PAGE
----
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An Tulán Féarmhar i bPlás Dealey, Dallas, ar 22 Mí na Samhna 1963 Posted by on Nov 19, 2013 in Irish Language

le Róislín

Two of the key phrases associated with feallmharú Kennedy are “grassy knoll” and “magic bullet.”  These phrases have continually caught my attention, for various reasons.  One is that, as far as I know, most Americans rarely use the word “knoll” to describe very small hills.  And yet the word figures prominently in all discussions of the assassination of one of America’s most popular presidents.  And yet, if we were to do some sort of word association study, I would imagine that a large majority would associate the word “knoll” with Kennedy, not with other types of hills or similar shapes, (hillocks, hummocks, mounds, buttes, mesas, lomas, etc.).  If you add the word “grassy,” I think very few people would think “terrain” and the vast majority would think “Kennedy assassination.”

As for the “magic bullet,” a term used by detractors of the “single-bullet theory,” it represents a recent step in the concept of magic weapons.  Originally we had magic swords, such as “An Claíomh Solais,” in Irish lore (predecessor of the light saber, no doubt) and Excalibur, in Arthurian legend, to name just two geographic areas.  Fast forward to the age of firearms and we have enchanted bullets in the German legend of the Freischütz (freeshooter) and the term even shows up in medical research (Dr. Paul Ehrlich’s work on a syphilis cure, for example, as popularized in the 1940 film, 1940 Dr. Ehrlich’s Magic Bullet).  The closely related “silver bullet” also contributes to notion that a weapon may contain supernatural power.  Silver bullets were believed to kill werewolves, they appear in the Grimm Brothers’ folktale “The Two Brothers,” and they even show up in The Lone Ranger.  Now I’m not saying that those who believe there had to be more than one bullet truly believe in magic in the sense of fairy tales, invisibility cloaks, and enchanted forests.  But by referring to the bullet as “magic,” they are invoking a centuries-old tradition of belief in supernaturally powerful weapons.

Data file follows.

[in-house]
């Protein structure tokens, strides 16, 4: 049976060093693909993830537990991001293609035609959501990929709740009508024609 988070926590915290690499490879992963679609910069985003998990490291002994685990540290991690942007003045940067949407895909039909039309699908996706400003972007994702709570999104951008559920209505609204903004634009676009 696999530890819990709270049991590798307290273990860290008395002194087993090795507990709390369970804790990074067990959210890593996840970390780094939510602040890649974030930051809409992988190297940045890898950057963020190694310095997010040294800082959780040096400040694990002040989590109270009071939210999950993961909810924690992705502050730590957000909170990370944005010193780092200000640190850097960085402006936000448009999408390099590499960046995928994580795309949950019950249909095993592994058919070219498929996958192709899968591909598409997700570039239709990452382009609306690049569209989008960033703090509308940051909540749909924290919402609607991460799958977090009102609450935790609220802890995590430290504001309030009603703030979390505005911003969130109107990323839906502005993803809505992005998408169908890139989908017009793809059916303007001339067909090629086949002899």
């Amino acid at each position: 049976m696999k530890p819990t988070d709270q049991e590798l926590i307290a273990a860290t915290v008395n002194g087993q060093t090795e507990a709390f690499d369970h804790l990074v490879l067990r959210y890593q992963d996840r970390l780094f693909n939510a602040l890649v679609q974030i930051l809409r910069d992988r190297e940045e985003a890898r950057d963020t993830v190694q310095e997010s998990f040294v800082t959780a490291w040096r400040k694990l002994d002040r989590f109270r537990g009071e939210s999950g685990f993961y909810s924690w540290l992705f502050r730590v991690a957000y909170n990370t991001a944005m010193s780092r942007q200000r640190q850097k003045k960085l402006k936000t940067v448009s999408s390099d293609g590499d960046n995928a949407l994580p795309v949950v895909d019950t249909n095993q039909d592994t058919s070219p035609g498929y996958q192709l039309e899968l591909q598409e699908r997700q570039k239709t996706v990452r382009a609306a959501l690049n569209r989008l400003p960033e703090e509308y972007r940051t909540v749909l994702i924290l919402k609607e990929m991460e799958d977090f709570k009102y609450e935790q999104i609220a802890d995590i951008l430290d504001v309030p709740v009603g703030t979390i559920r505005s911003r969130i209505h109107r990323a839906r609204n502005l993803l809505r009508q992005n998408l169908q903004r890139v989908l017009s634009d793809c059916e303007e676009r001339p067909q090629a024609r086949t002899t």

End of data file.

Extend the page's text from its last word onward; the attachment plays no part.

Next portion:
I’m in no position to analyze the ballistics tests that attempt to prove the number of bullets used in the Kennedy assassination.  Here once, again, I’m simply dealing with the terminology.

An Tulán Féarmharr i bPlás Dealey, Dallas, TX (

An Tulán Féarmharr i bPlás Dealey, Dallas, TX (

So how do we say “grassy knoll” and “magic bullet” in Irish?  Well, as usual, there are several possibilities:

For “knoll,” the typical possibilities are “tulán,” “cnocán,” and “maolchnoc.”  With the word “féarmhar” ([FAYR-wur], grassy) we have the following possibilities:

a) an tulán féarmhar: “tulán” comes from “tul” (protuberance, prominence, front, and sometimes “forehead” although “forehead” is usually “éadan”).  This could also be translated as “the grassy hummock” or “the grassy mound,” both of which would also be reasonable descriptions.

b) an cnocán féarmhar: “cnocán” comes from “cnoc” (hill, also used for “berg” as in “cnoc oighir,” iceberg).  Cnocán can also mean a “heap,” not quite as applicable to the Grassy Knoll in Dealey Plaza.

c) an maolchnoc féarmhar: “maolchnoc” comes from “maol” and “cnoc.”  Here, “maol” means  “round-topped,” but also, and quite typically, it means “bald,” “roofless,” “obtuse,” “unprotected,” and if discussing cows, “hornless”).  “Cnoc,” once again, is “hill.”

Of these three, I would advocate “tulán,” mainly because it doesn’t bring up so many other possibilities.  Cad é do bharúilse?

I have Googled these terms to see if there’s already a precedence for which one to use, but I don’t see anything suggesting a preference.

As for the “magic bullet,” I’d say the terminology is more straightforward.  Generally the word “magic” is translated as “draíocht,” and there are many examples: slat draíochta (magic wand), ceo draíochta (magic mist or fog), and “cochall draíochta” (magic cloak).  “Draíocht” can also mean “druidism,” and is derived from the word “draoi” (druid).

The standard word for “bullet” is “piléar” [PIL-yayr] not to be mistaken for its homonym (“piléar” meaning a “pillar”) or its near-homonym “pílear” ([PEEL-yer], a policeman or ‘Peeler’).

So “magic bullet” would be “piléar draíochta.”  Did you notice that “-a” ending?  That’s what makes the word mean “of magic,” as opposed to “magic” on its own.

Bhuel, that’s just the tip of the “cnoc oighir,” of thoughts regarding feallmharú Kennedy.  Shortly I’ll be writing more about “a mhuintir” and “a shinsir,” and also about some Irish aspects of his funeral.  Scríofa go brónach, Róislín

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